Cognitive psychology is one of the more recent additions to psychological research, having only developed as a separate area within the discipline since the late 1950s and early 1960s (though there are examples of cognitive thinking from earlier researchers). Since that time, the dominant paradigm in the area has been the information processing[?] model of cognition. This is a way of thinking and reasoning about mental processes, envisaging them like software running on the computer that is the brain. Theories commonly refer to forms of input, representation, computation or processing, and outputs.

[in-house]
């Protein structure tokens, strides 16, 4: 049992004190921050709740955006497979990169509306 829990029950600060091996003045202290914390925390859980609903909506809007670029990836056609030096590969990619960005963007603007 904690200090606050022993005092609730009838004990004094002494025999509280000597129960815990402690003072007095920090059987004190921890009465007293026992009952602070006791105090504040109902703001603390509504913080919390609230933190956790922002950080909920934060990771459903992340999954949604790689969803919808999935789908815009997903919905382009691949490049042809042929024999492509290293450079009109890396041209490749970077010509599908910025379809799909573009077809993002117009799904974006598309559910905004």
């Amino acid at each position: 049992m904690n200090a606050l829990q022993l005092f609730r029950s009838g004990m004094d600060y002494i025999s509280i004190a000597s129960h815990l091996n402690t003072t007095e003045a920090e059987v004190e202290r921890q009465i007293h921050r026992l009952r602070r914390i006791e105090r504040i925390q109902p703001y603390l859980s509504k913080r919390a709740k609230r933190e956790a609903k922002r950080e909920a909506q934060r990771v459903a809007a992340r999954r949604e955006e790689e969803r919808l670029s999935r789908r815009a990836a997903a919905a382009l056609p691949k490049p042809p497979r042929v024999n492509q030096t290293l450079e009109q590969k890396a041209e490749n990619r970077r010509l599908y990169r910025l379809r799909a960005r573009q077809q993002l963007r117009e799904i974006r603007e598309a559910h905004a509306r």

This way of conceiving mental processes has pervaded psychology more generally over the past few decades, and it is not uncommon to find cognitive theories within social psychology, personality, abnormal psychology, developmental psychology and other areas.
Because of the use of computational metaphors and terminology, cognitive psychology was able to benefit greatly from the flourishing of research in artificial intelligence and other related areas in the 1960s and 1970s. In fact, it developed as one of the significant aspects of the inter-disciplinary subject of cognitive science, which attempts to integrate a range of approaches in research on the mind and mental processes.
Research areas include: